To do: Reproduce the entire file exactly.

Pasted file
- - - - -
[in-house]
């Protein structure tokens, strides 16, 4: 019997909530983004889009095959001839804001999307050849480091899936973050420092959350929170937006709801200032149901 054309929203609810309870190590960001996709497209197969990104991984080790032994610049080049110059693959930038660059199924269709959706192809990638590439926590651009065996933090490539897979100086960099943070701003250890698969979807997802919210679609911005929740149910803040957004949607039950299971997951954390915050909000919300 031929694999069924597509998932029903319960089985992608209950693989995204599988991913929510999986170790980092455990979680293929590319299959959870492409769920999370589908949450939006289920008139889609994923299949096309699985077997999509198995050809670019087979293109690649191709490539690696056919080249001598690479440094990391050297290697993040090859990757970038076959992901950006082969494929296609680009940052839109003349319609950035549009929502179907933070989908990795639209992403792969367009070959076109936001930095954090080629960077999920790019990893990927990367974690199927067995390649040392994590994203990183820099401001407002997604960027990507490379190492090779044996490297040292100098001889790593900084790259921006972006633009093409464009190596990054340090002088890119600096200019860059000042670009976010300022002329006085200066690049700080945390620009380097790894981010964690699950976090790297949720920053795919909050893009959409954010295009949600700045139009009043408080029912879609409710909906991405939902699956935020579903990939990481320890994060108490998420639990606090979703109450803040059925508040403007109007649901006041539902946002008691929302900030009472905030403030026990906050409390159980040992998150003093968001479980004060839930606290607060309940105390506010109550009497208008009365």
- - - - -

[in-house]
């Protein structure tokens, strides 16, 4: 019997909530983004889009095959001839804001999307050849480091899936973050420092959350929170937006709801200032149901 054309929203609810309870190590960001996709497209197969990104991984080790032994610049080049110059693959930038660059199924269709959706192809990638590439926590651009065996933090490539897979100086960099943070701003250890698969979807997802919210679609911005929740149910803040957004949607039950299971997951954390915050909000919300 031929694999069924597509998932029903319960089985992608209950693989995204599988991913929510999986170790980092455990979680293929590319299959959870492409769920999370589908949450939006289920008139889609994923299949096309699985077997999509198995050809670019087979293109690649191709490539690696056919080249001598690479440094990391050297290697993040090859990757970038076959992901950006082969494929296609680009940052839109003349319609950035549009929502179907933070989908990795639209992403792969367009070959076109936001930095954090080629960077999920790019990893990927990367974690199927067995390649040392994590994203990183820099401001407002997604960027990507490379190492090779044996490297040292100098001889790593900084790259921006972006633009093409464009190596990054340090002088890119600096200019860059000042670009976010300022002329006085200066690049700080945390620009380097790894981010964690699950976090790297949720920053795919909050893009959409954010295009949600700045139009009043408080029912879609409710909906991405939902699956935020579903990939990481320890994060108490998420639990606090979703109450803040059925508040403007109007649901006041539902946002008691929302900030009472905030403030026990906050409390159980040992998150003093968001479980004060839930606290607060309940105390506010109550009497208008009365």